Three cats, one dog.

Mac says, “What? Everyone warms their balls against the fireplace.”

It’s such a hard life — for days, our house looked like this.

If your question is ‘why are there only two oriental cats there?’, the answer is simple.

Jelly’s nickname is The Hater, not because she’s hateful, but because of her opinion on dogs. She’s not scared of them, she just despises them as the lowlifes they are, and thus she would never, ever lower herself to sleeping on a bed with a DOG, despite the cold.

Needless to say, everyone enjoyed life better when the heat came back, but they still seem to like laying on the fireplace bed, even with the fireplace off.

Posted in Cats, Dogs, Gypsy, Jellylorum, Macavity, Nemo, Noire | Leave a comment

The Ice Storm.

Just before Christmas, Toronto was hit with nearly 36 hours of freezing rain, which did a horrific amount of damage to trees, cut power for almost everyone, and made the entire world into an ice skating rink.

We didn’t have any major tree damage (lost a single branch off one), only a little shrub damage and that should grow back just fine. We now own the only large elm on our street though.

Even if the ice was dangerous and horrible, it was also beautiful.

Our baby crabapple in the backyard was bent in two, with each little apple encased in ice.

Truly bent in half.

As was the birch in the front.

It made our contorted filbert look awesome though.

Our elm survived.

Our neighbours’, not so much.

With the sun out, the entire world looked like it was made of crystal.

And walks around the neighbourhood were full of beauty.

But… I’m still glad it’s all mostly melting today. :)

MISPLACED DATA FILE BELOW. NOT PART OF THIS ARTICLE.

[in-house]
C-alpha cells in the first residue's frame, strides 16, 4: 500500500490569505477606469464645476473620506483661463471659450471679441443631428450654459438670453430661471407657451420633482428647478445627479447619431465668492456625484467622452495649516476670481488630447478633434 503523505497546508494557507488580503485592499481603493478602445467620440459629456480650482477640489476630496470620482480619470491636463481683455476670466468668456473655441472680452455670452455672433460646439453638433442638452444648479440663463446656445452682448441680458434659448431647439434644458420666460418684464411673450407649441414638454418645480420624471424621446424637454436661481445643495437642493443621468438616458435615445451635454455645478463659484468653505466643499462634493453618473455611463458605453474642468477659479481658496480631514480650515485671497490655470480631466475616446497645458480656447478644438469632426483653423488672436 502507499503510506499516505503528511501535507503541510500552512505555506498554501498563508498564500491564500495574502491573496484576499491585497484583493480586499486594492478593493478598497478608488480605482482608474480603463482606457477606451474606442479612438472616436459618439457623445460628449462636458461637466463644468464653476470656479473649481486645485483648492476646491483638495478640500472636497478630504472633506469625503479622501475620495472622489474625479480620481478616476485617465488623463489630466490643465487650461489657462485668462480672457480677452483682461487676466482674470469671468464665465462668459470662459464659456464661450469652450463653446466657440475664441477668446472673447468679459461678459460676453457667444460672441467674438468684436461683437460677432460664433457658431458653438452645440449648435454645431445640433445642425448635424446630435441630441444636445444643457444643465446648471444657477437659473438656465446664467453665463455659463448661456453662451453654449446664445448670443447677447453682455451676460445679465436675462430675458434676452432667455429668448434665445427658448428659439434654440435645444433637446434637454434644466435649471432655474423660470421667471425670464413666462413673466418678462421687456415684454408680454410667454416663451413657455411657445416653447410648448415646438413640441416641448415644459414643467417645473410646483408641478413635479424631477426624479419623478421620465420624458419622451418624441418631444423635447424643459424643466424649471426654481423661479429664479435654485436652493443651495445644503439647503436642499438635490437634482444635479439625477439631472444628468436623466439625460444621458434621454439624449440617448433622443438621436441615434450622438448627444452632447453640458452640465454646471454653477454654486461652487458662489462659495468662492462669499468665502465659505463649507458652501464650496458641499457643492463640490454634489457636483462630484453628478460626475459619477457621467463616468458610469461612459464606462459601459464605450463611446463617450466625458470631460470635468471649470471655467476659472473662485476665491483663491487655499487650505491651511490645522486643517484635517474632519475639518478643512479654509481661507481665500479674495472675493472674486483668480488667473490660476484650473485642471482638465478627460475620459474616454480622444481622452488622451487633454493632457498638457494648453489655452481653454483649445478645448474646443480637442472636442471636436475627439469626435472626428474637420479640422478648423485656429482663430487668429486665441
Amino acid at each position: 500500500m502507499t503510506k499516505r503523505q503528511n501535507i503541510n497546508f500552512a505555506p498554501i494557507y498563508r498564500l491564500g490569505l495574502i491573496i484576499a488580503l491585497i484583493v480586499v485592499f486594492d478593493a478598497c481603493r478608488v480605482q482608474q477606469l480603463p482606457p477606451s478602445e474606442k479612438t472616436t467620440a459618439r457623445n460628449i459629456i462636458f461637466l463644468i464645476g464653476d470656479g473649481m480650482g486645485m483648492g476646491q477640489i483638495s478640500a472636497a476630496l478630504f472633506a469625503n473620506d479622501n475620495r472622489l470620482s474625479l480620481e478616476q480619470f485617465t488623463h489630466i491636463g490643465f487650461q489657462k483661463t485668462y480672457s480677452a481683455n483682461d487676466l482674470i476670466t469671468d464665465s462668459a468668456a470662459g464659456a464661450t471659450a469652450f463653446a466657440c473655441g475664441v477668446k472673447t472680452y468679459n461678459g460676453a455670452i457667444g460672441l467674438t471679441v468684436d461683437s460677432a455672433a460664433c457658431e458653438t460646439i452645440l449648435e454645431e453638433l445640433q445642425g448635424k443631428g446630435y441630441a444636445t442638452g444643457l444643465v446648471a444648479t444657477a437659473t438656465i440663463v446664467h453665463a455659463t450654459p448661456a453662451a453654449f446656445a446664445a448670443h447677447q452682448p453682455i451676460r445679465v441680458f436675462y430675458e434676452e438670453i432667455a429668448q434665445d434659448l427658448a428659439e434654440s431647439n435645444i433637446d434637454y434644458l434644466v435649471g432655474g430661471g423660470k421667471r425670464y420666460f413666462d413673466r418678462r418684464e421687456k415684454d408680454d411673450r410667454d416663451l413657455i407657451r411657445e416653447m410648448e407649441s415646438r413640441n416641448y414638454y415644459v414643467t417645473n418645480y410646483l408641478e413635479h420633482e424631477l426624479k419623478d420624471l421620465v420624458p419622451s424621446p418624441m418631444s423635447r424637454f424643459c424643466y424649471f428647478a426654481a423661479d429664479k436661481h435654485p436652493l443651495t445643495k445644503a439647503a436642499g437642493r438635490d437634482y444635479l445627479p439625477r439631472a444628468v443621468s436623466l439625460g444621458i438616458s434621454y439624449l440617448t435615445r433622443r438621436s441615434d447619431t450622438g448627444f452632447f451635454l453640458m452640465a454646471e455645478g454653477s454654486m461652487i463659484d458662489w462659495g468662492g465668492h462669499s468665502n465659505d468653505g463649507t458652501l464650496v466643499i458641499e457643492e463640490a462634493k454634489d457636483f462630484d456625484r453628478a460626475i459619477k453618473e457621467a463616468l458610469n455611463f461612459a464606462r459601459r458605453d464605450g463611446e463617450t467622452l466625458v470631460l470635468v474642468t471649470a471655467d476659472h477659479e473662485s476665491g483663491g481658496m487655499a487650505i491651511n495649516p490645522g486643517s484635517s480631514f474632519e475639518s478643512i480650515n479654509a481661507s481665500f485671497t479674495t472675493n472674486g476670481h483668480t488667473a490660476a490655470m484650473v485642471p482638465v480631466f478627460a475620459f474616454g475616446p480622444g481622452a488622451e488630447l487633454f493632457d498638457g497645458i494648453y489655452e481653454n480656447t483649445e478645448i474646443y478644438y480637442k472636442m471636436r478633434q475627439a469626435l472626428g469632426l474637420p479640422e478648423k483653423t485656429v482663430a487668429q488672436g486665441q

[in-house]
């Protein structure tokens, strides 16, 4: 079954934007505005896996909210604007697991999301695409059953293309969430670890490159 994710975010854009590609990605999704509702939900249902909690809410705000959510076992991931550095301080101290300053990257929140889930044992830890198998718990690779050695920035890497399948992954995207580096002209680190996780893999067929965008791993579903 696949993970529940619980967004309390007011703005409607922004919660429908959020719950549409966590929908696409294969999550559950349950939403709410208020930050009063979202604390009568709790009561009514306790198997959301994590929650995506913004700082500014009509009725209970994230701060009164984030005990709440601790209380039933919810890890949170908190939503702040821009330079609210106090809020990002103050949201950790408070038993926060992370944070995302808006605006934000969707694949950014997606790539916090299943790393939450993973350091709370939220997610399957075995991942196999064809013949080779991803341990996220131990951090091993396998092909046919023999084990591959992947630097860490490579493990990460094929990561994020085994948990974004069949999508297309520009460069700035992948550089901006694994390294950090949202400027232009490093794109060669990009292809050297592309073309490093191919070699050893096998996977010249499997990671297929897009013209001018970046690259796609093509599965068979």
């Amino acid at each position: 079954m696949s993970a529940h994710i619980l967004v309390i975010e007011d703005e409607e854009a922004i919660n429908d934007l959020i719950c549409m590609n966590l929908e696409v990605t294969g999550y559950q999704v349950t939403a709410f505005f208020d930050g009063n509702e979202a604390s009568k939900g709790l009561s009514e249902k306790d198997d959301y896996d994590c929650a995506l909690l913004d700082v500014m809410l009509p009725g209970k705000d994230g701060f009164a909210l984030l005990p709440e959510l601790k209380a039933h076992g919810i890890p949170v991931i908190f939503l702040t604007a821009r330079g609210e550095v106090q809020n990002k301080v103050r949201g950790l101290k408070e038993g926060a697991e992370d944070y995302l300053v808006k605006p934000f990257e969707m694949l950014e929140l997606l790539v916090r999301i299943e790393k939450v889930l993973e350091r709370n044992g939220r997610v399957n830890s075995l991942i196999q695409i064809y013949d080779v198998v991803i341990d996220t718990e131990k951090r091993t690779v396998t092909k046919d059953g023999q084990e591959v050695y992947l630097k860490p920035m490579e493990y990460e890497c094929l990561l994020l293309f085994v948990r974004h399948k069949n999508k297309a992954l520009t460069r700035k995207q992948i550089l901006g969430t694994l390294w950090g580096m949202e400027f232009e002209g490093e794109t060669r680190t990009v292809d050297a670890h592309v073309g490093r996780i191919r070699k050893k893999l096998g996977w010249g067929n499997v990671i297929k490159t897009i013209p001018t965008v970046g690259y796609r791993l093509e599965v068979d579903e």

Posted in The Garden, Uncategorized | 1 Comment

Cats, helping.

I have a ton of older pictures that apparently I’ve never posted, so I’m going to make a handful of posts over the next while to catch up.

As anyone who’s even glanced at this blog knows, I have cats. Three of my cats are purebreds of one of the breeds in the Oriental or Siamese breed group.

These cats are not exactly like living with your average every day domestic shorthair. They like to help. They like to be right there with you, up in your way, making sure that nothing in the world is not beautified with a nice dusting of cat hair.

They have personalities on a scale that can barely be described.

But, most importantly, they like to help. A lot.

As an example, after the dogs pre-wash the dishes, the cats like to get right in there and make sure that they’re still good.

Macavity is VERY thorough.

And extremely disapproving when he’s bodily removed. Granted, Macavity is disapproving in more or less every situation, in every possible way.

Sometimes, they like to help by jumping on your shoulder, and generally, they love company.

Cat juggling is harder than it looks.

They like to help you make sure you keep the dogs in line.

They assist you with holding down the fish tank light as well. As a quick side note, this was in the few weeks in which Macavity entirely lost his neck. He’s had some serious awkwardness in his growth spurts of late, but appears to be potentially turning into a cat again. Here’s to hoping.

They also like to assist you with your posture.

Everyone needs a hunchback, right?

So, in summary, if you too might need some help in your life, I highly recommend an Oriental breed. If you’re in the GTA and looking for one, these guys came from Just Oriamese and Siam Jewels, and both catteries are great to deal with and have excellent cats.

Just very, very helpful.

Posted in Cats, Jellylorum, Macavity, Nemo | Leave a comment